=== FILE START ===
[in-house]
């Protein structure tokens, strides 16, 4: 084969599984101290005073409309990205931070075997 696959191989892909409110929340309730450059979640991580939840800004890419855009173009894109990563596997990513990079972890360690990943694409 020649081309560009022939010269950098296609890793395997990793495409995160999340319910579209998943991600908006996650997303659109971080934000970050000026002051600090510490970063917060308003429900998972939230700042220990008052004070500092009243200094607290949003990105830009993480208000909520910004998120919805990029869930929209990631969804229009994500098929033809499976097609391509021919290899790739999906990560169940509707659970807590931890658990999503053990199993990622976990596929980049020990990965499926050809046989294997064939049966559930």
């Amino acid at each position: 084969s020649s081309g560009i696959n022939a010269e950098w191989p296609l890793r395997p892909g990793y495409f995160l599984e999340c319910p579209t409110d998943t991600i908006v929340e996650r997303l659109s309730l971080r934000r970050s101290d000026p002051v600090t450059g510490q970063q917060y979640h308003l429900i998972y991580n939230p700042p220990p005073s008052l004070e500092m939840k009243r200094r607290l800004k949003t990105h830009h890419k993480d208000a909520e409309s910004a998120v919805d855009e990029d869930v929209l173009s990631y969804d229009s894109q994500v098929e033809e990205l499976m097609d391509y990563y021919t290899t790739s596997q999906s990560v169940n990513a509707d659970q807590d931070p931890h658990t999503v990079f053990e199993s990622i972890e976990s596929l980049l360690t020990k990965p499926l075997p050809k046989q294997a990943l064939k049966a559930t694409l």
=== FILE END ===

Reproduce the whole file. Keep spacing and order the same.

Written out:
[in-house]
């Protein structure tokens, strides 16, 4: 084969599984101290005073409309990205931070075997 696959191989892909409110929340309730450059979640991580939840800004890419855009173009894109990563596997990513990079972890360690990943694409 020649081309560009022939010269950098296609890793395997990793495409995160999340319910579209998943991600908006996650997303659109971080934000970050000026002051600090510490970063917060308003429900998972939230700042220990008052004070500092009243200094607290949003990105830009993480208000909520910004998120919805990029869930929209990631969804229009994500098929033809499976097609391509021919290899790739999906990560169940509707659970807590931890658990999503053990199993990622976990596929980049020990990965499926050809046989294997064939049966559930």
């Amino acid at each position: 084969s020649s081309g560009i696959n022939a010269e950098w191989p296609l890793r395997p892909g990793y495409f995160l599984e999340c319910p579209t409110d998943t991600i908006v929340e996650r997303l659109s309730l971080r934000r970050s101290d000026p002051v600090t450059g510490q970063q917060y979640h308003l429900i998972y991580n939230p700042p220990p005073s008052l004070e500092m939840k009243r200094r607290l800004k949003t990105h830009h890419k993480d208000a909520e409309s910004a998120v919805d855009e990029d869930v929209l173009s990631y969804d229009s894109q994500v098929e033809e990205l499976m097609d391509y990563y021919t290899t790739s596997q999906s990560v169940n990513a509707d659970q807590d931070p931890h658990t999503v990079f053990e199993s990622i972890e976990s596929l980049l360690t020990k990965p499926l075997p050809k046989q294997a990943l064939k049966a559930t694409l």